Bumper sticker seen about two minutes afterward: “An eye for an eye makes the whole world blind.”

Guess who said it?

But Gandhi wasn’t the first to repudiate “an eye for an eye.” Wait, if I think hard, I might get it.

Right, okay, Gandhi already stipulated that he admired Christ; it was his followers he had trouble with. Well, tell me something: Why is it that the people in our country today most strident against any form of religion even in public view, much less in the government, are some of the very people most strident in their demands for our government to act as Jesus said it would be best for individuals to act in their daily lives? You cannot remain an effective government if you allow individuals to tyrannize over other individuals, nor other governments to tyrannize over your own. Or, in select cases, over still other governments. It is simply not a feasible plan for the ordering of the globe.

Why are the biggest anti-religionists also frequently the biggest fans of complete nonviolence, no matter the harm it causes to people in either their own country or others?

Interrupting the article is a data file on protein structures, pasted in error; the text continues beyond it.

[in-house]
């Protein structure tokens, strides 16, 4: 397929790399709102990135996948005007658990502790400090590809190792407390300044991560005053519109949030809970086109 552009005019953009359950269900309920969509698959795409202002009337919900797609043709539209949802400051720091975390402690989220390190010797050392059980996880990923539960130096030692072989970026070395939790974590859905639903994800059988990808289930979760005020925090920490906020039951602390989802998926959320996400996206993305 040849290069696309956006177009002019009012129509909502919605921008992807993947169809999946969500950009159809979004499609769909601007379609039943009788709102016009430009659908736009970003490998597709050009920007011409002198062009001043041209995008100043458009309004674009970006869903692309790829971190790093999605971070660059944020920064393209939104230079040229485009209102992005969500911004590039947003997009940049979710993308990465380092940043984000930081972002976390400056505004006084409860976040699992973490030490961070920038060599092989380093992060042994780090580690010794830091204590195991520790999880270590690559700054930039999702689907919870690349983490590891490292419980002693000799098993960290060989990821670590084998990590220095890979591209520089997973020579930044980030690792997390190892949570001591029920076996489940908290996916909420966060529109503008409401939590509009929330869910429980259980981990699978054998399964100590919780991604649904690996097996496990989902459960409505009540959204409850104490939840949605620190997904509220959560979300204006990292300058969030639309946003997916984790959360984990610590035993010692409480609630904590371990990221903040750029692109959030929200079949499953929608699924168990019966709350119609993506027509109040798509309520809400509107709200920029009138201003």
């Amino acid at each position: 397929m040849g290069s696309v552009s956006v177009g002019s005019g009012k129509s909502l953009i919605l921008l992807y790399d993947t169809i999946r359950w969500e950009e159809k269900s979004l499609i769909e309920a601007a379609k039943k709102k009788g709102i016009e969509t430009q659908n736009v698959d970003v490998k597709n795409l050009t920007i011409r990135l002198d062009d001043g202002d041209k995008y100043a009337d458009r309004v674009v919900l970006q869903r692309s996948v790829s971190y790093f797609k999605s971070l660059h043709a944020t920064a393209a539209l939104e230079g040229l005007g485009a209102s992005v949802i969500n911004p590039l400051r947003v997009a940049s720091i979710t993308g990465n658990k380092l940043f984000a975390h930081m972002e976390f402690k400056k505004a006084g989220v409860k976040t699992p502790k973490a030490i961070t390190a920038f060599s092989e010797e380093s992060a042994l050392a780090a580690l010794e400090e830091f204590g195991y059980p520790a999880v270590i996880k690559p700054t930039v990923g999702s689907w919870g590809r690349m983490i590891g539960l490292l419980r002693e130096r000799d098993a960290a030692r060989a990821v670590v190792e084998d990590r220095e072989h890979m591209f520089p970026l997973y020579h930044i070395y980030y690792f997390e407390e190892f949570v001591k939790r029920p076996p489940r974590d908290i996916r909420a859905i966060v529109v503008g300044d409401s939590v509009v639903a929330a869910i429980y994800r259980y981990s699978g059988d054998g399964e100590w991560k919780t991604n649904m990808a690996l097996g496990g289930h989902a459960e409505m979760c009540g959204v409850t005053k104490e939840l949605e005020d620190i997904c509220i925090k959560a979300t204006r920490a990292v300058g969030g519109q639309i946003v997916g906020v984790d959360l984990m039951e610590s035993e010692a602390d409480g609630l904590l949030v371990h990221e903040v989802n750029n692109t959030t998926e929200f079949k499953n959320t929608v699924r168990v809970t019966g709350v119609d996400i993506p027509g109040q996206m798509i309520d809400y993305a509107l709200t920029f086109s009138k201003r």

Update: More tales of taking Jesus out of context:

Q: Is it morally meaningful for people who have no guilt to apologize to people who are not victims?”

A: No.

Humor 101 for BDS Sufferers

Filed under:Bumper Stickers,Tolkien — posted by Anwyn on March 26, 2007 @ 10:31 am


Secret Weapon

Not funny, far too “on the nose,” alienates Tolkien fans with the bald statement of “Frodo failed,” completely lacking cleverness: Bumper sticker that reads “Frodo failed. Bush has the Ring.”

Subtlety sells, people. Don’t rip off a picture worth a thousand well-chosen words into a hack set of six that doesn’t get the job done.

Marginalization in One Easy Sticker

Filed under:Abortion,Bumper Stickers — posted by Anwyn on March 13, 2007 @ 9:31 pm

To the Portland woman who drives around with an “Abortion Is Mean” bumper sticker: